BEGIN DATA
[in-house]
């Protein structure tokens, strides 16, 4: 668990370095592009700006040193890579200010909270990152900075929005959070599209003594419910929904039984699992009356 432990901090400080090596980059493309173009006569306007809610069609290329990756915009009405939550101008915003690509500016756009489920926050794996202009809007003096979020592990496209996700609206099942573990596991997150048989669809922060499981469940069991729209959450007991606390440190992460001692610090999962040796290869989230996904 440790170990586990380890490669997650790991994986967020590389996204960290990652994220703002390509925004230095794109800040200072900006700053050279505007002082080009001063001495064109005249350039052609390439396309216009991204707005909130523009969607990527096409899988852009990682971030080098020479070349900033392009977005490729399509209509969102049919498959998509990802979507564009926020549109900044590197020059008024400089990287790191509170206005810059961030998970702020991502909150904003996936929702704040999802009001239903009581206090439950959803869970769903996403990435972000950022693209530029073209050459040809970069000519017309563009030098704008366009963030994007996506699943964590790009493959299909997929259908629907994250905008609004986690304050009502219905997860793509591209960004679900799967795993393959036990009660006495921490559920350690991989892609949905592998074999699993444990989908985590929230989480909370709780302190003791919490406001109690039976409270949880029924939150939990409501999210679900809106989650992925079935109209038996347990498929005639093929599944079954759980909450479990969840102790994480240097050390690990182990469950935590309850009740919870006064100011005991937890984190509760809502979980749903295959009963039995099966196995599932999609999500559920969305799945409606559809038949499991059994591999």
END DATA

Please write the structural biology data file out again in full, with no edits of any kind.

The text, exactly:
[in-house]
């Protein structure tokens, strides 16, 4: 668990370095592009700006040193890579200010909270990152900075929005959070599209003594419910929904039984699992009356 432990901090400080090596980059493309173009006569306007809610069609290329990756915009009405939550101008915003690509500016756009489920926050794996202009809007003096979020592990496209996700609206099942573990596991997150048989669809922060499981469940069991729209959450007991606390440190992460001692610090999962040796290869989230996904 440790170990586990380890490669997650790991994986967020590389996204960290990652994220703002390509925004230095794109800040200072900006700053050279505007002082080009001063001495064109005249350039052609390439396309216009991204707005909130523009969607990527096409899988852009990682971030080098020479070349900033392009977005490729399509209509969102049919498959998509990802979507564009926020549109900044590197020059008024400089990287790191509170206005810059961030998970702020991502909150904003996936929702704040999802009001239903009581206090439950959803869970769903996403990435972000950022693209530029073209050459040809970069000519017309563009030098704008366009963030994007996506699943964590790009493959299909997929259908629907994250905008609004986690304050009502219905997860793509591209960004679900799967795993393959036990009660006495921490559920350690991989892609949905592998074999699993444990989908985590929230989480909370709780302190003791919490406001109690039976409270949880029924939150939990409501999210679900809106989650992925079935109209038996347990498929005639093929599944079954759980909450479990969840102790994480240097050390690990182990469950935590309850009740919870006064100011005991937890984190509760809502979980749903295959009963039995099966196995599932999609999500559920969305799945409606559809038949499991059994591999």